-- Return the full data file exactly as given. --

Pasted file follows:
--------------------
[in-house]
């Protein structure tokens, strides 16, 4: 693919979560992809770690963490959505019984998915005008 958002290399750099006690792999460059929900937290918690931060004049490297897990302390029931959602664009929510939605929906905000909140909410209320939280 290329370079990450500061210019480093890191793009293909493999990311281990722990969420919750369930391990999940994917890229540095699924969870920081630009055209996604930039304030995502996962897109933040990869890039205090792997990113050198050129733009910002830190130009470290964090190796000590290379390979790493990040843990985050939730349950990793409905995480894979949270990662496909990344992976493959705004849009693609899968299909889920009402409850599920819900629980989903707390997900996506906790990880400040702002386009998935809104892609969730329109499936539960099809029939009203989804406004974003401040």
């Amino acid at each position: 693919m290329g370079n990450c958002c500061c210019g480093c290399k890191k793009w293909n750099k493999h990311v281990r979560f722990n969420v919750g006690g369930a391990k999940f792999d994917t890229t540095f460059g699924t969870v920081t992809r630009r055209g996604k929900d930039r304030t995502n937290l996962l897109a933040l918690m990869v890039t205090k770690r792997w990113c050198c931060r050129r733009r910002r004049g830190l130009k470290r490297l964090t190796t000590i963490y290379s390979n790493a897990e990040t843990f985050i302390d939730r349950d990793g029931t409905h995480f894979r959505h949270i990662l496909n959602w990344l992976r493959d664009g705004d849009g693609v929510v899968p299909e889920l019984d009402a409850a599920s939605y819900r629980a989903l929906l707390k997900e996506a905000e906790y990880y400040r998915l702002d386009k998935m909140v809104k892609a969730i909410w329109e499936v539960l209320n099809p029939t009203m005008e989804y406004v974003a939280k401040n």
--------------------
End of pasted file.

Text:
[in-house]
């Protein structure tokens, strides 16, 4: 693919979560992809770690963490959505019984998915005008 958002290399750099006690792999460059929900937290918690931060004049490297897990302390029931959602664009929510939605929906905000909140909410209320939280 290329370079990450500061210019480093890191793009293909493999990311281990722990969420919750369930391990999940994917890229540095699924969870920081630009055209996604930039304030995502996962897109933040990869890039205090792997990113050198050129733009910002830190130009470290964090190796000590290379390979790493990040843990985050939730349950990793409905995480894979949270990662496909990344992976493959705004849009693609899968299909889920009402409850599920819900629980989903707390997900996506906790990880400040702002386009998935809104892609969730329109499936539960099809029939009203989804406004974003401040």
């Amino acid at each position: 693919m290329g370079n990450c958002c500061c210019g480093c290399k890191k793009w293909n750099k493999h990311v281990r979560f722990n969420v919750g006690g369930a391990k999940f792999d994917t890229t540095f460059g699924t969870v920081t992809r630009r055209g996604k929900d930039r304030t995502n937290l996962l897109a933040l918690m990869v890039t205090k770690r792997w990113c050198c931060r050129r733009r910002r004049g830190l130009k470290r490297l964090t190796t000590i963490y290379s390979n790493a897990e990040t843990f985050i302390d939730r349950d990793g029931t409905h995480f894979r959505h949270i990662l496909n959602w990344l992976r493959d664009g705004d849009g693609v929510v899968p299909e889920l019984d009402a409850a599920s939605y819900r629980a989903l929906l707390k997900e996506a905000e906790y990880y400040r998915l702002d386009k998935m909140v809104k892609a969730i909410w329109e499936v539960l209320n099809p029939t009203m005008e989804y406004v974003a939280k401040n």